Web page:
Says Gallen: “Lyall’s trying to help me [with my public comments] but I don’t think I want to change because if I do I am not being myself.”

Gallen is telling you this in the corner of ANZ Stadium at the Blues’ media call on Monday.

Unfiltered: Paul Gallen and Robbie Farah. Photo: Mark Kolbe

He reveals he and hooker Robbie Farah had earlier in the day discussed the idea of placing a media ban on themselves.

Most of the criticism following the Blues’ game-two loss was directed at their two most experienced and oldest players.

Like Gallen, Farah is also unfiltered. But both were reluctant to say anything before the dead-rubber at ANZ Stadium on Wednesday.

“You can’t win,” Gallen offers. “Robbie and I sat down and we were talking about doing media and this whole situation makes us feel like we’re in a no-win situation. We’ve been bagged because of our performances. Well, not our performances … We don’t even know what we’ve been bagged for. Do we try to defend ourselves because of the way we’ve been playing? I think that does make us selfish if we’re trying to defend ourselves. It’s not about us, it’s about the team and the team result. It’s just a hard situation to be in.”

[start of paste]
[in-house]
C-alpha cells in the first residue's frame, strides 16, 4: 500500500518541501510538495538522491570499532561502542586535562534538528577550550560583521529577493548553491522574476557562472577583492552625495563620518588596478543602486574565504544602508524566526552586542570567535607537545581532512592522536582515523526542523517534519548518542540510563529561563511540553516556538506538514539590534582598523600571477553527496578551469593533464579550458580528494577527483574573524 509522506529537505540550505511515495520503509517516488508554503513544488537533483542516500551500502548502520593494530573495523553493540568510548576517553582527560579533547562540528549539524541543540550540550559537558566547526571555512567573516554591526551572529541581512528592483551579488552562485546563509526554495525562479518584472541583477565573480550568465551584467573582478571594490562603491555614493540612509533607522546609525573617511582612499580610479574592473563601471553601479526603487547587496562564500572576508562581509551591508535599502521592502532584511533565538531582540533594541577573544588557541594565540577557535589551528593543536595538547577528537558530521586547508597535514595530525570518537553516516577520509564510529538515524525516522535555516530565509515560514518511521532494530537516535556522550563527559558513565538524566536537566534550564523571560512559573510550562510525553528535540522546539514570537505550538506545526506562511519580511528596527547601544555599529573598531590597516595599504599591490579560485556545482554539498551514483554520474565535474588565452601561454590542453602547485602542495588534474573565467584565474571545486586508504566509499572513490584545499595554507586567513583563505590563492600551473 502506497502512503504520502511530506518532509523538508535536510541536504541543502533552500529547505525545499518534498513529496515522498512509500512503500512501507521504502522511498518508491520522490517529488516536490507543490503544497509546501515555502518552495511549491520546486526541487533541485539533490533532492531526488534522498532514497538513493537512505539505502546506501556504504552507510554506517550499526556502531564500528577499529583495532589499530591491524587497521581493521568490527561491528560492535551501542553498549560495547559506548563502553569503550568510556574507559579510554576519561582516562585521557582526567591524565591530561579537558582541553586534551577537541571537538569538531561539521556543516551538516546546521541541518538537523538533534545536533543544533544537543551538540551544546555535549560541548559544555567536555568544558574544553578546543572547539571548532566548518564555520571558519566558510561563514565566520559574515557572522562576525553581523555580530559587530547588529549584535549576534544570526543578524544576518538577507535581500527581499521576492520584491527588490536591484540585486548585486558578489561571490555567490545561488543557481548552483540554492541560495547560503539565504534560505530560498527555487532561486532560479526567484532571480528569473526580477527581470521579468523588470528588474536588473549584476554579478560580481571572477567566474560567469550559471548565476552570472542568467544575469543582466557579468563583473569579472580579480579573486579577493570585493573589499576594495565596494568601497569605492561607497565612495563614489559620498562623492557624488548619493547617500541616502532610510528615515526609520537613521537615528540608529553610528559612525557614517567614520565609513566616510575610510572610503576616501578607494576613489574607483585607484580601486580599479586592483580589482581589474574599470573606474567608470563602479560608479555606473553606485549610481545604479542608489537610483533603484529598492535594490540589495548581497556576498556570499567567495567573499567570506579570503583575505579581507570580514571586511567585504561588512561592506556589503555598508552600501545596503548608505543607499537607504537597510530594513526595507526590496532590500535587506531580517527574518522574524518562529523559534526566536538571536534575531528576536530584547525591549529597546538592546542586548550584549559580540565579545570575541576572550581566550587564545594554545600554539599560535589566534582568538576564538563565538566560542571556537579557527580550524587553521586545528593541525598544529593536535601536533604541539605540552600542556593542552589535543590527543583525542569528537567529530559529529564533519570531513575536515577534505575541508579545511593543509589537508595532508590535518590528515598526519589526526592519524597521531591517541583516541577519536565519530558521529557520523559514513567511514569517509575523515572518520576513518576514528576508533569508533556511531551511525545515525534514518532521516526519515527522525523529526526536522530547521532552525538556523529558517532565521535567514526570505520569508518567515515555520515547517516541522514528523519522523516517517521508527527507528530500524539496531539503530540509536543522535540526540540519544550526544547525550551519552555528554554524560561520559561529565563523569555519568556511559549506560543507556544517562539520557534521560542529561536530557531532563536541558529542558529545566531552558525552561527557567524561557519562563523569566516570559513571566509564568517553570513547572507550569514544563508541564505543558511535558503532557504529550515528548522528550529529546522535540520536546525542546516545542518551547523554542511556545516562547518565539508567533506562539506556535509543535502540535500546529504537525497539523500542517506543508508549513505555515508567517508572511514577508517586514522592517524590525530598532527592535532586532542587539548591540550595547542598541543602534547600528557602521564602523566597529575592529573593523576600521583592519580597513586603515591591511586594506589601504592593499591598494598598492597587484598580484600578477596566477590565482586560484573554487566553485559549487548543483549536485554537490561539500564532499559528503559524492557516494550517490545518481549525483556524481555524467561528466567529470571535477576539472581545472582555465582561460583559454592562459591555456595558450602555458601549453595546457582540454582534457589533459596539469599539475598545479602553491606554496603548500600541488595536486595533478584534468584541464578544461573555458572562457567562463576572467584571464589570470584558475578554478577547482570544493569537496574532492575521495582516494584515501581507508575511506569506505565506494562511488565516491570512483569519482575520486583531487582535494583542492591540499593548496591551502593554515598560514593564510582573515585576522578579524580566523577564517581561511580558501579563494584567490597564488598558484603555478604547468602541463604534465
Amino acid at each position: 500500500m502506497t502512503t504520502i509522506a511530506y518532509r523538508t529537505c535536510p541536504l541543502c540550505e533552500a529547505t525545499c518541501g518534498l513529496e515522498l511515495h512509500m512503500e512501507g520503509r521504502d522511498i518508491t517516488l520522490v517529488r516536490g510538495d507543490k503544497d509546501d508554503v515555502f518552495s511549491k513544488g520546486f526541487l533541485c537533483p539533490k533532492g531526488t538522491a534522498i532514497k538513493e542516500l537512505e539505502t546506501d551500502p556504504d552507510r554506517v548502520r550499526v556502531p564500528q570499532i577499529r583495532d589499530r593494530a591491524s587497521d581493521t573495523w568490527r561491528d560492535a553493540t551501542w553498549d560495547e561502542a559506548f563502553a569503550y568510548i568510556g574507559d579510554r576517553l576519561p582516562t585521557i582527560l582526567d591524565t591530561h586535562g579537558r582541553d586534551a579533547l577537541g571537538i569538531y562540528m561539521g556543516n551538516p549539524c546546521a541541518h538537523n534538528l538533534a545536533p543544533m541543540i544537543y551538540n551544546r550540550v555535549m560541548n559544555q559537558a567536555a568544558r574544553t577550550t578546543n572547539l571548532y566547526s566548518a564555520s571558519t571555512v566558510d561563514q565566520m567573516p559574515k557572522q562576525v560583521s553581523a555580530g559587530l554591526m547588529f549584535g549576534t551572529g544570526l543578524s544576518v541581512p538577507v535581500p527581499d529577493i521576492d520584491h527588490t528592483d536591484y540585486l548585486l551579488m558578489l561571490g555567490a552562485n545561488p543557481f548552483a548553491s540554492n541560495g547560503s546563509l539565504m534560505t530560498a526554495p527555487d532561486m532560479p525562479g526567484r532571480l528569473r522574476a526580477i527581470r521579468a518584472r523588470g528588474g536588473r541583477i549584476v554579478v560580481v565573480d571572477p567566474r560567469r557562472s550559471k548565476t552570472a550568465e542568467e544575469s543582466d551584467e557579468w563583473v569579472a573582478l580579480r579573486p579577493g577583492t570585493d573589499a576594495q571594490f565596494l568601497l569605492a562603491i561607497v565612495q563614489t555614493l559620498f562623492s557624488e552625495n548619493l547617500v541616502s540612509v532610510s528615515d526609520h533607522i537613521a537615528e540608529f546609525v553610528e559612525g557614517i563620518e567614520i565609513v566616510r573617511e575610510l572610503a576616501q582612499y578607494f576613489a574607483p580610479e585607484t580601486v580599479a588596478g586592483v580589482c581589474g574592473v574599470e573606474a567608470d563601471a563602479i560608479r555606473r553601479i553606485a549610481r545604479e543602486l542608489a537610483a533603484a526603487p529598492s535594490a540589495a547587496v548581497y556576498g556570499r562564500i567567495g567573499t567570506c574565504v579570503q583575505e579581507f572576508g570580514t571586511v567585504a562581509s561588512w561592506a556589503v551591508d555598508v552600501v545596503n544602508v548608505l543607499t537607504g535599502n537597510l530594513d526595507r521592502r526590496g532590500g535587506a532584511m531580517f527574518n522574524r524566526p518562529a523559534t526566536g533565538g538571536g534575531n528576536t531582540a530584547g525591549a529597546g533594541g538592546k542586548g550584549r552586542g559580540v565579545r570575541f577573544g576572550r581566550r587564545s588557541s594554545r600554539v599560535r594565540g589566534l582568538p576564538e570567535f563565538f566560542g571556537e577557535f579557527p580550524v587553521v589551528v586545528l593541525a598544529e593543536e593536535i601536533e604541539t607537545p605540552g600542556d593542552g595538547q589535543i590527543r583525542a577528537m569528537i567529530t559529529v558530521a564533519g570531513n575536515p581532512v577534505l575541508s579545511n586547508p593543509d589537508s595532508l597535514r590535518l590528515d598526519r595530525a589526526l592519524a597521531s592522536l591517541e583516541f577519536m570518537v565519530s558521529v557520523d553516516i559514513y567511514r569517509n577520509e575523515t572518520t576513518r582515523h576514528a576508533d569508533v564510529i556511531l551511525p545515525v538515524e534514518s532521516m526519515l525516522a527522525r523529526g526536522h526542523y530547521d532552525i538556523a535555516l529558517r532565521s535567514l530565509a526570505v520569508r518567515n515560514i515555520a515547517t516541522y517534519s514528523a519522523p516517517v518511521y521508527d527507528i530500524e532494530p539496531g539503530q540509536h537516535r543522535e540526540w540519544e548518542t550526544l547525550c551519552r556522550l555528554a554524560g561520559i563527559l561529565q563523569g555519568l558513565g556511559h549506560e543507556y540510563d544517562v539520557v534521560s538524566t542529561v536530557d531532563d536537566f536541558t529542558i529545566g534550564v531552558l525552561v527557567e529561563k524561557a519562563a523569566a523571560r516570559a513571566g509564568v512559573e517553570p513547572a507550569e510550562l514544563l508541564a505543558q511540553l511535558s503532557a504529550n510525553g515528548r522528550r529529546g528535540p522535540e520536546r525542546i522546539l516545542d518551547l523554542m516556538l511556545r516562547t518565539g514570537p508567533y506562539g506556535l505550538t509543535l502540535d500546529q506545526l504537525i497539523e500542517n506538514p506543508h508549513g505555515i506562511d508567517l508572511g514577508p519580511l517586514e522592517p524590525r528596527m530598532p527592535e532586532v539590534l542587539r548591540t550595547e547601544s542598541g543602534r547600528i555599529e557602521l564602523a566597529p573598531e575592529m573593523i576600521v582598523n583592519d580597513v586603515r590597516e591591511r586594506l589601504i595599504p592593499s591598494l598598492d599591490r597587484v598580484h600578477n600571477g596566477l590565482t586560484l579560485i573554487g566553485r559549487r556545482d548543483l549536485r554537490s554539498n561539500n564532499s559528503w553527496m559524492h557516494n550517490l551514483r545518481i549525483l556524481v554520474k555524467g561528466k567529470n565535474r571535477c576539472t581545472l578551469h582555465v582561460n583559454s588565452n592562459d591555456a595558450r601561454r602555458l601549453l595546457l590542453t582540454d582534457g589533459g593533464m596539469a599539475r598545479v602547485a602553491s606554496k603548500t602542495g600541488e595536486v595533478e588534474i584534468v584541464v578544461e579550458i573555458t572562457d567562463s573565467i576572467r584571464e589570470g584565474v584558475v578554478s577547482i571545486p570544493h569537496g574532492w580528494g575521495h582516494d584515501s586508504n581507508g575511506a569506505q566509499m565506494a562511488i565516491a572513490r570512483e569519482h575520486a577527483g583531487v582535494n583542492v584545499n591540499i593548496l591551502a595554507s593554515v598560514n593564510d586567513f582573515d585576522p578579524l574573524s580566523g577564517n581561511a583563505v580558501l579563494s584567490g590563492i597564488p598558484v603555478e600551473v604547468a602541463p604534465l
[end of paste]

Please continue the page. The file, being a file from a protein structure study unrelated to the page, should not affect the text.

It is about Gallen, though. He was the captain of the NSW side that wrested the shield from Queensland in 2014, but his final match will be met with indifference from the Blues faithful, many of whom wanted him moved on sooner.

His entire Origin career has played out that way. He played a sprinkling of matches in 2006 and 2007, but Craig Bellamy snubbed him when he was coach from 2008-10.

“He never picked me,” Gallen says.

When Stuart asked Bellamy to present Gallen with his jumper on the eve of the 2012 series, the Storm coach admitted he’d underestimated him.

“I wouldn’t say he apologised to me but he said he was wrong,” Gallen says. “That’s the thing with my Origin career. I’ve played a lot of games but it only came late.”